We present observations of four flares that occurred during coordinated observations between the Coronal Diagnostic Spectrometer (CDS) on board SOHO and the Domeless Solar Telescope (DST) at Hida Observatory. We studied the evolution of relative Doppler velocities in the flare kernels by using He I (3.5x104 K), O V (2.2x105 K), and Mg IX (1.0x106 K) spectra obtained with high time cadence (42 s) SOHO CDS observations and the Halpha monochromatic images obtained with the DST. We found that the transition region plasma of O V showed strong downward velocities up to 87 km s-1 simultaneously with the downflows in the lower temperature chromospheric emissions in He I and Halpha during the impulsive phase of all four flares. From these results we suggest that the downflows in the transition region and the chromosphere are a common feature in the impulsive phase of flares. For the Mg IX line we did not detect any significant change in velocity, which suggests that the 106 K plasma was close to the intermediate temperature between the upflowing plasma (107 K) and the downflowing plasma (104-105 K). These are important for understanding the dynamics of the solar atmosphere in response to the sudden energy deposition of a flare.
Published: 02 May 2005
There is a controversy about how features protruding laterally from filaments, called barbs, are magnetically structured. On 2004 August 3, we observed a filament that had well-developed barbs. The observations were performed using the 10 inch refractor of the Big Bear Solar Observatory. A fast camera was employed to capture images at five different wavelengths of the Halpha line and successively record them on the basis of frame selection. The terminating points of the barbs were clearly discernable in the Halpha images without any ambiguity. The comparison of the Halpha images with the magnetograms taken by SOHO MDI revealed that the termination occurred above the minor polarity inversion line dividing the magnetic elements of the major polarity and those of the minor polarity. There is also evidence that the flux cancellation proceeded on the polarity inversion line. Our results together with similar other recent observations support the idea that filament barbs are cool matter suspended in local dips of magnetic field lines, formed by magnetic reconnection in the chromosphere.
Published: 11 June 2005
We present the results of a long (~93 ks) XMM-Newton observation of the bright BL-Lac object PKS 0548-322 (z= 0.069). Our Reflection Grating Spectrometer (RGS) spectrum shows a single absorption feature at an observed wavelength lambda= 23.33 +/- 0.01 Å, which we interpret as OVI Kalpha absorption at z= 0.058, i.e. ~3000 km s-1 from the background object. The observed equivalent width of the absorption line, ~30 mÅ, coupled with the lack of the corresponding absorption edge in the EPIC pn data, implies a column density of NOVI ~ 2 x 1016 cm-2 and turbulence with a Doppler velocity parameter b > 100 km s-1. Within the limitations of our RGS spectrum, no OVII or OV Kalpha absorption are detected. Under the assumption of ionization equilibrium by both collisions and the extragalactic background, this is only marginally consistent if the gas temperature is ~2.5 x 105 K, with significantly lower or higher values being excluded by our limits on OV or OVII. If confirmed, this would be the first X-ray detection of a large amount of intervening warm absorbing gas through OVI absorption. The existence of such a high column density absorber, much stronger than any previously detected one in OVI, would place stringent constraints on the large-scale distribution of baryonic gas in the Universe.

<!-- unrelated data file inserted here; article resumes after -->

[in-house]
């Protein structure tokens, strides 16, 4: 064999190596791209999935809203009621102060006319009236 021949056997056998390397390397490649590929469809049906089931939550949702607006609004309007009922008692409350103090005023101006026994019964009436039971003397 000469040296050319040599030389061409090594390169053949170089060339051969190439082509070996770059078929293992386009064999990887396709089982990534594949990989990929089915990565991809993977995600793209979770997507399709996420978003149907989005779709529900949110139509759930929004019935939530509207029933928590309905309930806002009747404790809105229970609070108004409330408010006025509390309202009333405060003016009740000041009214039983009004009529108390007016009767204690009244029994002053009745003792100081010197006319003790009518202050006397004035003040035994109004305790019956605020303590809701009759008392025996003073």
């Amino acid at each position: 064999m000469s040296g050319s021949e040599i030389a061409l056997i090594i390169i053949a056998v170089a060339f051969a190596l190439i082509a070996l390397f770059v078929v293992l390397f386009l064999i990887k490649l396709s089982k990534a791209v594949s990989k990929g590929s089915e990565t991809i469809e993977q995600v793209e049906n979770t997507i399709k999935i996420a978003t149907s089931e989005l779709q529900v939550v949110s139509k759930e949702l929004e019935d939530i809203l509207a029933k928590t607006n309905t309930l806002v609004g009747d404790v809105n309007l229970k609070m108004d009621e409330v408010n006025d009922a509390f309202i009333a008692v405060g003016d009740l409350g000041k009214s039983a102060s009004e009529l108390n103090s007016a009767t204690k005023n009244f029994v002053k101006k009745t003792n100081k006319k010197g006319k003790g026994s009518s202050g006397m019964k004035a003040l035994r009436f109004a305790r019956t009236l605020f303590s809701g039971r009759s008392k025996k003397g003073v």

Published: 16 June 2005
We present lightcurves obtained in X-ray by the XMM-Newton EPIC cameras and simultaneous radio lightcurves obtained with the VLA for five active M-type flare stars. A number of flare events were observed, and by comparing radio with X-ray data, we consider various possible flare mechanisms. In cases where there seems to be a clear correlation between radio and X-ray activity, we use an energy budget argument to show that the heating which leads to the X-ray emission could be due to the same particles emitting in the radio. In cases where there is radio activity without corresponding X-ray activity, we argue that the radio emission is likely to arise from coherent processes involving comparatively few particles. In one case, we are able to show from polarization of the radio emission that this is almost certainly the case. Cases for which X-ray activity is seen without corresponding radio activity are more difficult to explain. We suggest that the heating particles may be accelerated to very high energy, and the resulting synchrotron radio emission may be beamed in directions other than the line of sight.
Published: 16 June 2005